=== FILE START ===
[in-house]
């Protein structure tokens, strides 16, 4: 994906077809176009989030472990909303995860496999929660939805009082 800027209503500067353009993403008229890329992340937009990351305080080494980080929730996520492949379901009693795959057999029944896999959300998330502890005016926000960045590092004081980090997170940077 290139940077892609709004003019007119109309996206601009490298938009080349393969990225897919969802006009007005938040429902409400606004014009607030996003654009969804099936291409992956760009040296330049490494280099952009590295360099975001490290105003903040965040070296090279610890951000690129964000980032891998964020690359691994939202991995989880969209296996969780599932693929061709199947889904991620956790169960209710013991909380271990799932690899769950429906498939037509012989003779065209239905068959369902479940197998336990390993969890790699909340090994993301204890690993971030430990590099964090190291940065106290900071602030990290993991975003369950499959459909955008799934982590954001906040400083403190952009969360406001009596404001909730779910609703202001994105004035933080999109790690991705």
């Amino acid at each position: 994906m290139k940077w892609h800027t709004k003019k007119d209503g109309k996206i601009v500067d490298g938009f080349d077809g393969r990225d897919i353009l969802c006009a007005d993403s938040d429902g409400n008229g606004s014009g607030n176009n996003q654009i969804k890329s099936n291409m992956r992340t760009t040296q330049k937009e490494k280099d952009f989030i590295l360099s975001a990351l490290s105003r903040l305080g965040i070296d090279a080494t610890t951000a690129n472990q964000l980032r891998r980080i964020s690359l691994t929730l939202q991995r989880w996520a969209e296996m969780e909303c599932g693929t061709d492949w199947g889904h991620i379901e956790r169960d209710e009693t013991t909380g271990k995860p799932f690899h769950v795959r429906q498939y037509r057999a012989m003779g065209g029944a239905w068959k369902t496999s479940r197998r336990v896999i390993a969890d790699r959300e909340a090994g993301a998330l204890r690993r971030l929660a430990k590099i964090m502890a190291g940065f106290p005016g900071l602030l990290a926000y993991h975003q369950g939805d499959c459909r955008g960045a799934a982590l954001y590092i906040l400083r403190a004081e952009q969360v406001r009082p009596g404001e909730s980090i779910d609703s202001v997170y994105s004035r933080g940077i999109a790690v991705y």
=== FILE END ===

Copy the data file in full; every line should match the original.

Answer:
[in-house]
């Protein structure tokens, strides 16, 4: 994906077809176009989030472990909303995860496999929660939805009082 800027209503500067353009993403008229890329992340937009990351305080080494980080929730996520492949379901009693795959057999029944896999959300998330502890005016926000960045590092004081980090997170940077 290139940077892609709004003019007119109309996206601009490298938009080349393969990225897919969802006009007005938040429902409400606004014009607030996003654009969804099936291409992956760009040296330049490494280099952009590295360099975001490290105003903040965040070296090279610890951000690129964000980032891998964020690359691994939202991995989880969209296996969780599932693929061709199947889904991620956790169960209710013991909380271990799932690899769950429906498939037509012989003779065209239905068959369902479940197998336990390993969890790699909340090994993301204890690993971030430990590099964090190291940065106290900071602030990290993991975003369950499959459909955008799934982590954001906040400083403190952009969360406001009596404001909730779910609703202001994105004035933080999109790690991705």
């Amino acid at each position: 994906m290139k940077w892609h800027t709004k003019k007119d209503g109309k996206i601009v500067d490298g938009f080349d077809g393969r990225d897919i353009l969802c006009a007005d993403s938040d429902g409400n008229g606004s014009g607030n176009n996003q654009i969804k890329s099936n291409m992956r992340t760009t040296q330049k937009e490494k280099d952009f989030i590295l360099s975001a990351l490290s105003r903040l305080g965040i070296d090279a080494t610890t951000a690129n472990q964000l980032r891998r980080i964020s690359l691994t929730l939202q991995r989880w996520a969209e296996m969780e909303c599932g693929t061709d492949w199947g889904h991620i379901e956790r169960d209710e009693t013991t909380g271990k995860p799932f690899h769950v795959r429906q498939y037509r057999a012989m003779g065209g029944a239905w068959k369902t496999s479940r197998r336990v896999i390993a969890d790699r959300e909340a090994g993301a998330l204890r690993r971030l929660a430990k590099i964090m502890a190291g940065f106290p005016g900071l602030l990290a926000y993991h975003q369950g939805d499959c459909r955008g960045a799934a982590l954001y590092i906040l400083r403190a004081e952009q969360v406001r009082p009596g404001e909730s980090i779910d609703s202001v997170y994105s004035r933080g940077i999109a790690v991705y």